Forum Highlights NMU Financial Status
Now that the elections are over, NMU President Les Wong said he expects to hear more news and gain some clarification out of Lansing as to Michigan’s economic situation and the potential impact on entities funded by the state. But at the Oct. 23 campus forum—in the midst of anxiety fueled by the national fiscal crisis and bailouts—Wong reported that NMU is on solid financial ground as a result of good planning across the entire university. He said the university converted its loan debt to fixed-rate bonds nearly nine months ago and the financial aid loan programs are not the type directly impacted by stock market volatility.
"There are many universities struggling through loan and debt finance issues connected to failed or bought banks," Wong said. "But the recession Michigan has endured is now hitting many states particularly hard. This is leading many states to consider significant mid-year cuts."
Despite Northern’s relatively sound financial picture at the moment, Wong said the university will move forward cautiously. Strategic road map initiatives will be scaled down. One goal that remains intact is the Wildcat Innovation Fund, which provides financial incentives for employee ideas related to recruitment, retention, cost savings and fundraising. Details will be announced shortly.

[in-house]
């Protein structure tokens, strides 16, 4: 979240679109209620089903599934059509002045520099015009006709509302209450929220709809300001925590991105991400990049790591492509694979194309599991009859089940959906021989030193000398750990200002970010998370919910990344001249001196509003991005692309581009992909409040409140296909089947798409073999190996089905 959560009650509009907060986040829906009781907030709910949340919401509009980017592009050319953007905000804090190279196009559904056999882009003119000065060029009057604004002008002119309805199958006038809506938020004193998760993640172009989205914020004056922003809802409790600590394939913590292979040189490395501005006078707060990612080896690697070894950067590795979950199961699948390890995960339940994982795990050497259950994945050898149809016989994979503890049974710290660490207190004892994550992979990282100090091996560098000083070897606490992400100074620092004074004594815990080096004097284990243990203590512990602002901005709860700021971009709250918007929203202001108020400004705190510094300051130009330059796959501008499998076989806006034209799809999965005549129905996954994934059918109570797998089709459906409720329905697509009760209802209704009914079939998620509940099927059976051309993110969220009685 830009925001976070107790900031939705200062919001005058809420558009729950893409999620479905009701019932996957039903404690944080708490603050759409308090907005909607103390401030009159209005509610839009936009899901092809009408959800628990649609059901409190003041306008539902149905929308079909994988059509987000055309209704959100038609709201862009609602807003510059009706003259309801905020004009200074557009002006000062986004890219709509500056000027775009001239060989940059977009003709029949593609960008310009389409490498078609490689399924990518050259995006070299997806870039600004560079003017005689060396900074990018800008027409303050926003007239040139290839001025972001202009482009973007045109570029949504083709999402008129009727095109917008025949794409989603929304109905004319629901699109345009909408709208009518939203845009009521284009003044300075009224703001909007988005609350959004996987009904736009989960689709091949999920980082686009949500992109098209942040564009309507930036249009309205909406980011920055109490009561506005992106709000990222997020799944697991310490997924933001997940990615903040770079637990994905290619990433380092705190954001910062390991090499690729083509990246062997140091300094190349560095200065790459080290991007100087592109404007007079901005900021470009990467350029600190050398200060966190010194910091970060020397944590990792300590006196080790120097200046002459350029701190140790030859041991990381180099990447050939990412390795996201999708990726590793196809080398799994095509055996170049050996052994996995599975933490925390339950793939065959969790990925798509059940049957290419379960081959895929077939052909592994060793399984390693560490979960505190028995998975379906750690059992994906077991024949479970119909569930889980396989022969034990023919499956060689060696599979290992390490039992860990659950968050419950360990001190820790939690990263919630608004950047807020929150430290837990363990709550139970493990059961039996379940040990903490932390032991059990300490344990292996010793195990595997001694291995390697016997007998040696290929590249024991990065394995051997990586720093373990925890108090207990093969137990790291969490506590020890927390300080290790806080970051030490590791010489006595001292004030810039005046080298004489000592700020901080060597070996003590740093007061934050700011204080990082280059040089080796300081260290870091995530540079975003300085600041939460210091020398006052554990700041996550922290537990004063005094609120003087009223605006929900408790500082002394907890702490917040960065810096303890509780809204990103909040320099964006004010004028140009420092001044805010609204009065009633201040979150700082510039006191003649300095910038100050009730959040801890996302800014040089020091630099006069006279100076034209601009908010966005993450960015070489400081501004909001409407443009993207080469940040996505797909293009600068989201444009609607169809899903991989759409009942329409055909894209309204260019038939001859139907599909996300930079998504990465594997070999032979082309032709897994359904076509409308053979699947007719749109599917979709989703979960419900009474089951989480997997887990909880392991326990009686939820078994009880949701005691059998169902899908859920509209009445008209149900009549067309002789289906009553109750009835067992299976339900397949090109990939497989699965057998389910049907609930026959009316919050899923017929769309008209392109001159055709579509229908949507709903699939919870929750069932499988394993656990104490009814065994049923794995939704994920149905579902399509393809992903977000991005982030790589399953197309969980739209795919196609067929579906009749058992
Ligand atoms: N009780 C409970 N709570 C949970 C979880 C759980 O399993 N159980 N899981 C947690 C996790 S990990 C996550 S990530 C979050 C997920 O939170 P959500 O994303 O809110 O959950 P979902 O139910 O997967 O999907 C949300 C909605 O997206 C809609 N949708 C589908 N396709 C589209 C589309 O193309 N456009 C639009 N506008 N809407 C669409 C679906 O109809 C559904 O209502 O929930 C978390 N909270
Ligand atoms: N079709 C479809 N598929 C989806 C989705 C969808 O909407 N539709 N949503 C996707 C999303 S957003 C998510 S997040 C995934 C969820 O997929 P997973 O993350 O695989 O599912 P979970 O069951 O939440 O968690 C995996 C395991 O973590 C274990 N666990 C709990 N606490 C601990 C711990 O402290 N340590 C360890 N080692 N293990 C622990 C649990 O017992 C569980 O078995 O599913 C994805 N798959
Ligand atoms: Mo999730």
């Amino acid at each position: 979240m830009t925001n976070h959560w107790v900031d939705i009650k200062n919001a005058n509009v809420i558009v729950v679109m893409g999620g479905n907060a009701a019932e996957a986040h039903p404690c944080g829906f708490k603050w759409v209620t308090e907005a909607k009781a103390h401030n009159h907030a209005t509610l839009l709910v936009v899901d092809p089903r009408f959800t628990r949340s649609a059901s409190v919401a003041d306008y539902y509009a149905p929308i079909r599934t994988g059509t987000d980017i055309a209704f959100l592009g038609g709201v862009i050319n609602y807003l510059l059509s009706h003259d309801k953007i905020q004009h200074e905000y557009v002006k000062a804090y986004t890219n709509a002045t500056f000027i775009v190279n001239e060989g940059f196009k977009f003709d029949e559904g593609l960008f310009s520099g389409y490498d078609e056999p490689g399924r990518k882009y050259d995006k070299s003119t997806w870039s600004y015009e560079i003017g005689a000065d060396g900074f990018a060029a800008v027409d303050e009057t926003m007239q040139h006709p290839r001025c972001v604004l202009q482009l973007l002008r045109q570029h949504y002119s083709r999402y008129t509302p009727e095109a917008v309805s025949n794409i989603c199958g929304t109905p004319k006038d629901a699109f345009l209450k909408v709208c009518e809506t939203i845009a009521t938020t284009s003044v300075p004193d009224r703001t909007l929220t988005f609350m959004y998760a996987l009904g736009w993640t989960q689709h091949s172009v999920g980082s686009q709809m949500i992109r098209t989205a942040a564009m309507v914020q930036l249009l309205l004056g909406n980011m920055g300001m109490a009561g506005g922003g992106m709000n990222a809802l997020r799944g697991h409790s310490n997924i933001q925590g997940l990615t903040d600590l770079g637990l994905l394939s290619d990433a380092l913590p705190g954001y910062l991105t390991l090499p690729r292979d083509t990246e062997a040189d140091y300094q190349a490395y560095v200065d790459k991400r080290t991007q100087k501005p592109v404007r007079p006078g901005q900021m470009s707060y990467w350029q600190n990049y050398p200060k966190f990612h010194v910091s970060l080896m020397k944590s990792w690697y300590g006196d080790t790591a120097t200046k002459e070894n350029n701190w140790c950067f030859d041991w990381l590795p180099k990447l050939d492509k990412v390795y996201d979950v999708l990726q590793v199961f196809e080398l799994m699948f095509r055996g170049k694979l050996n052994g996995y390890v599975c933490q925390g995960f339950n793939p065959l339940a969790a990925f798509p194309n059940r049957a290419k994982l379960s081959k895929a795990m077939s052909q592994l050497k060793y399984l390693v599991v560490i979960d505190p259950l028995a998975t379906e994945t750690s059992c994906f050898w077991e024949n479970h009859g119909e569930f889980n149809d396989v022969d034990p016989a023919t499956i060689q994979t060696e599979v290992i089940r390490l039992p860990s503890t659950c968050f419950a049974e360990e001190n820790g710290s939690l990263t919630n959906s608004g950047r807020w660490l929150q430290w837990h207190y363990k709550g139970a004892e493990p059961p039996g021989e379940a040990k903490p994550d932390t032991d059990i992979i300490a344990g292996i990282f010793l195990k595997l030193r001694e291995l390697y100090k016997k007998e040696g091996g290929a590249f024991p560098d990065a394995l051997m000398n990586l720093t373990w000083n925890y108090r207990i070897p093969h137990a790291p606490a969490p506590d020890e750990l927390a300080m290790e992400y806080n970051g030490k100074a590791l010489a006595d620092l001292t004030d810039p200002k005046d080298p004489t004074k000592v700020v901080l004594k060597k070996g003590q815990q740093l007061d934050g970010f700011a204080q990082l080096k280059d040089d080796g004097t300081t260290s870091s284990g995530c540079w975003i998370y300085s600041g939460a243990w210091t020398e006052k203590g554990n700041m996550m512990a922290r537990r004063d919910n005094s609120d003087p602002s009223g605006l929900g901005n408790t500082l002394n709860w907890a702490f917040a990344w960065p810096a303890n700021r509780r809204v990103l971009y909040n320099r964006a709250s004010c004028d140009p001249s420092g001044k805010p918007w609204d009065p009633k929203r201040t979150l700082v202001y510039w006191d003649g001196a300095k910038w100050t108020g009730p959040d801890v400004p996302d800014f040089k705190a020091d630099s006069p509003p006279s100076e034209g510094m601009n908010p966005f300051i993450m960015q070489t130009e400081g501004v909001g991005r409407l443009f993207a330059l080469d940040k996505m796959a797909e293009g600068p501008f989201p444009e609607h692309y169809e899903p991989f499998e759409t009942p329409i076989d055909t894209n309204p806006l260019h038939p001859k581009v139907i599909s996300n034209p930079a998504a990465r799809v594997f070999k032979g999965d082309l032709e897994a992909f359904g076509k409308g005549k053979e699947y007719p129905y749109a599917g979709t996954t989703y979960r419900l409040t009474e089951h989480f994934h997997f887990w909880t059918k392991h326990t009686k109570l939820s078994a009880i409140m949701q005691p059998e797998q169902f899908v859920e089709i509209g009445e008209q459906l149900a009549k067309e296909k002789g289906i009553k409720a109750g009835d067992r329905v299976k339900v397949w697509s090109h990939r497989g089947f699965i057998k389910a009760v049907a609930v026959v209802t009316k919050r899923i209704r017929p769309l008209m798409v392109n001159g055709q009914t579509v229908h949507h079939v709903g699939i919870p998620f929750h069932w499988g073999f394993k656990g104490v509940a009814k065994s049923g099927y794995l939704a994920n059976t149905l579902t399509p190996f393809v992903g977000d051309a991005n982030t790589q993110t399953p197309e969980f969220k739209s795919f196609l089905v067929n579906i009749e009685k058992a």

Wong has asked deans, department heads and others to monitor all expenditures carefully. He said the hiring process for vacant positions will proceed slowly unless the state economic situation forces a delay. “Please keep in mind that every opening on campus gives us an opportunity to rethink the work,” he added.
Gavin Leach (Finance and Administration) said state revenues were positive as of Sept. 30. The next revenue estimating conference is set for Jan. 9.
“The governor may call for an earlier conference and we’re monitoring that," Leach said. "There could be an [executive order] in January. We’ve confronted EOs before and though we hope none occur, the current financial picture strongly suggests that we should prepare for one. EOs were taken into account in our planning for this year and next and we’ve decided to remain in cost-containment mode for now. In 2002, our state appropriation was $52 million. Today we’re at $46.6 million, despite the fact we’re serving about 2,000 more students.”
Wong said Northern will continue to take advantage of its connections to large financial institutions by inviting experts to deliver educational seminars to help employees manage their retirement funds and weather the crisis.
“There’s a lot to be learned here,” he said. “This is such an unusual, deep and broad problem affecting everything and rippling through the international markets.”